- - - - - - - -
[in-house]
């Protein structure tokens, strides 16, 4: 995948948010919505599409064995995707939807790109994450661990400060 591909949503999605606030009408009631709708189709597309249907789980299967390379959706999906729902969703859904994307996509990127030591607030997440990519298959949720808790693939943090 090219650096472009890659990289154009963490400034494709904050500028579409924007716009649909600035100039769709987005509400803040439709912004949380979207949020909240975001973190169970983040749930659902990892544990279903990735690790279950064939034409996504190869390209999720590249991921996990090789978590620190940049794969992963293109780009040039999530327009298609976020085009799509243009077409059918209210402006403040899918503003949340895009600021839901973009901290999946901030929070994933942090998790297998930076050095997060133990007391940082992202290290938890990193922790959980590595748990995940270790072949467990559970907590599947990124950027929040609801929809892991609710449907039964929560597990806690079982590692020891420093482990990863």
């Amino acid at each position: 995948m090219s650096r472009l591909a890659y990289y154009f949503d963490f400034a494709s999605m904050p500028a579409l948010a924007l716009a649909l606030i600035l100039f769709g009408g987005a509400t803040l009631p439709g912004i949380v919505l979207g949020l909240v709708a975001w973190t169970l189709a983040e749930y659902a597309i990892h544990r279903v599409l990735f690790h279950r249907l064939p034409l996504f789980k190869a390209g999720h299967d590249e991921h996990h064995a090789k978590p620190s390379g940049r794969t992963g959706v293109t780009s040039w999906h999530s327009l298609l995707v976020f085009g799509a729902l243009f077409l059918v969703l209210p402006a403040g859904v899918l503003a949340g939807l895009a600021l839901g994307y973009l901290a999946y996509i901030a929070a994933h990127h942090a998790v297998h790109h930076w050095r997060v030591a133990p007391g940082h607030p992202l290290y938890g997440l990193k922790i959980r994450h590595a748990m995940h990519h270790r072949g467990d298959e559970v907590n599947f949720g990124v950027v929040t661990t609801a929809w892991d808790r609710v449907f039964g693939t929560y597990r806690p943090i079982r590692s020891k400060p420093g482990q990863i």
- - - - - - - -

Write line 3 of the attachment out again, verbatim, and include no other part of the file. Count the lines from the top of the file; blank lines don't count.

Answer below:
């Amino acid at each position: 995948m090219s650096r472009l591909a890659y990289y154009f949503d963490f400034a494709s999605m904050p500028a579409l948010a924007l716009a649909l606030i600035l100039f769709g009408g987005a509400t803040l009631p439709g912004i949380v919505l979207g949020l909240v709708a975001w973190t169970l189709a983040e749930y659902a597309i990892h544990r279903v599409l990735f690790h279950r249907l064939p034409l996504f789980k190869a390209g999720h299967d590249e991921h996990h064995a090789k978590p620190s390379g940049r794969t992963g959706v293109t780009s040039w999906h999530s327009l298609l995707v976020f085009g799509a729902l243009f077409l059918v969703l209210p402006a403040g859904v899918l503003a949340g939807l895009a600021l839901g994307y973009l901290a999946y996509i901030a929070a994933h990127h942090a998790v297998h790109h930076w050095r997060v030591a133990p007391g940082h607030p992202l290290y938890g997440l990193k922790i959980r994450h590595a748990m995940h990519h270790r072949g467990d298959e559970v907590n599947f949720g990124v950027v929040t661990t609801a929809w892991d808790r609710v449907f039964g693939t929560y597990r806690p943090i079982r590692s020891k400060p420093g482990q990863i």